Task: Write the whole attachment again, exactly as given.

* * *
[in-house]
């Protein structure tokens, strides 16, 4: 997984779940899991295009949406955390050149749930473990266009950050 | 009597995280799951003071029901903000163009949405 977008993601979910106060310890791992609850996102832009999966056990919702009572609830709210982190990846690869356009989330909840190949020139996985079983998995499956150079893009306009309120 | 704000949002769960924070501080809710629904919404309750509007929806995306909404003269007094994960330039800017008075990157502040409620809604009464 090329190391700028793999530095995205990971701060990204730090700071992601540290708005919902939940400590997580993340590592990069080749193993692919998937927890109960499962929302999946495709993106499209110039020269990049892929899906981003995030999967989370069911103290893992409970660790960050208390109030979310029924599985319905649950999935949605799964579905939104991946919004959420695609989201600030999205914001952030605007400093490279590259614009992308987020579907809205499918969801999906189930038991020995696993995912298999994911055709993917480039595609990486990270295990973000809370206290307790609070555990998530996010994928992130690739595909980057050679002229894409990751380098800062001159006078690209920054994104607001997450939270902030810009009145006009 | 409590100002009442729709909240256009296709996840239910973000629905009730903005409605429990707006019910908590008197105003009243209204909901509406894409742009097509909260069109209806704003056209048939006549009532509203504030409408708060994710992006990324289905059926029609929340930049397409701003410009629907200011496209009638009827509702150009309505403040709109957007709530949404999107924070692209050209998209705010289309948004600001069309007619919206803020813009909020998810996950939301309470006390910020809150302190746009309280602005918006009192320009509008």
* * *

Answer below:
[in-house]
């Protein structure tokens, strides 16, 4: 997984779940899991295009949406955390050149749930473990266009950050 | 009597995280799951003071029901903000163009949405 977008993601979910106060310890791992609850996102832009999966056990919702009572609830709210982190990846690869356009989330909840190949020139996985079983998995499956150079893009306009309120 | 704000949002769960924070501080809710629904919404309750509007929806995306909404003269007094994960330039800017008075990157502040409620809604009464 090329190391700028793999530095995205990971701060990204730090700071992601540290708005919902939940400590997580993340590592990069080749193993692919998937927890109960499962929302999946495709993106499209110039020269990049892929899906981003995030999967989370069911103290893992409970660790960050208390109030979310029924599985319905649950999935949605799964579905939104991946919004959420695609989201600030999205914001952030605007400093490279590259614009992308987020579907809205499918969801999906189930038991020995696993995912298999994911055709993917480039595609990486990270295990973000809370206290307790609070555990998530996010994928992130690739595909980057050679002229894409990751380098800062001159006078690209920054994104607001997450939270902030810009009145006009 | 409590100002009442729709909240256009296709996840239910973000629905009730903005409605429990707006019910908590008197105003009243209204909901509406894409742009097509909260069109209806704003056209048939006549009532509203504030409408708060994710992006990324289905059926029609929340930049397409701003410009629907200011496209009638009827509702150009309505403040709109957007709530949404999107924070692209050209998209705010289309948004600001069309007619919206803020813009909020998810996950939301309470006390910020809150302190746009309280602005918006009192320009509008």